[Ksummit-2012-discuss] [ATTEND] Distribution kernel relationship to -stable, test automation and frameworks

Mel Gorman mgorman at suse.de
Fri Jun 29 11:29:56 UTC 2012

I'm also on the program committee but eventually that hat will fall off
so I will say why I want to attend. My expertise is primarily memory
management and much of the last year has been divided between mainline and
distribution kernel work. I've spent a decent portion of time identifying
regressions since 2.6.32 and as a result of handling bugs that superficially
looked like MM problems I've also managed to stray into other areas such
as scheduler and IO layers. Obviously I'm very interested in any discussion
in these areas whether they take place as part of a topic or in the hallway.

I'm very interested in discussing the relationship between distribution
kernels and -stable. I think -stable is a big bonus in narrowing down
the number of patches that need to be picked up by distributions but I
do not think that -stable gets enough back from the distribution kernel
work.  This leads to some duplicated effort between distributions that is
inconvenient when trying to decide if other distributions have experienced
a particular bug. I'm interested in seeing can we agree on what sort of
patches should be pushed from distribution kernels back into -stable.

I'm keen on the various proposals around testing, regression tracking and
testing frameworks. I think Rafael does a great job on tracking functional
regressions but in general I think we do a worse job on tracking performance
regressions. They tend not to get caught until an enterprise distribution
does a major release and pulls in more QA departments. I know there are QA
departments in different companies currently doing great work but we do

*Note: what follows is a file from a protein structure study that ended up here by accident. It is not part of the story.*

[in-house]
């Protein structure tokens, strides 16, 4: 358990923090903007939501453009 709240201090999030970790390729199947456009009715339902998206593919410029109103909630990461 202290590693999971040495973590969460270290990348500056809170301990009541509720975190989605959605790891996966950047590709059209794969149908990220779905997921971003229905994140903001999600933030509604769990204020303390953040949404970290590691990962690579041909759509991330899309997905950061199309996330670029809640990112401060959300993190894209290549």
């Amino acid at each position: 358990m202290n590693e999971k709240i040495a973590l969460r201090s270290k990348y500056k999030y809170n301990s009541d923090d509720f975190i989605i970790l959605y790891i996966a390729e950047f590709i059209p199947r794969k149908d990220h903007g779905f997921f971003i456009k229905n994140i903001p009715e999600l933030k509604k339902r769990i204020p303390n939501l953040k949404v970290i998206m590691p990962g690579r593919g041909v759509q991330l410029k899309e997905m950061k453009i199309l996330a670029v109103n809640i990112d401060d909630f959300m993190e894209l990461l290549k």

not always see the results until very late. Sometimes the configurations
are extreme cases and are not necessarily reproducible if the test code
is internal. While I think improvements in scalability are important I
think we should also have a very solid handle on the basic performance
metrics first. I have my own testing framework and I'm posting up some of
the results from it at the moment. While there are warts and space for
significant improvement, it does the basic job reasonably well without
complex dependencies. I'd rather avoid the situation where we start a
testing framework from scratch again when there are so many existing
frameworks out there. Test frameworks might be one of those things that
no matter what you do to it, it ends up looking a bit ugly.

There are also some indications that will be some decisions to be made around
where we draw the line on what the kernel does automatically and what it
defers to userspace.  Power-aware scheduling was something the kernel tried
to do automatically but did not necessarily work out first time around.
AutoNUMA is a recent topic that highlights the issue of what the kernel
should be doing automatically and what should it be providing interfaces
to userspace for. I expect it will come down to being a case-by-case basis
but discussing a few examples will help identify where this fuzzy line is
and I'd like to be part of such a discussion.

Mel Gorman

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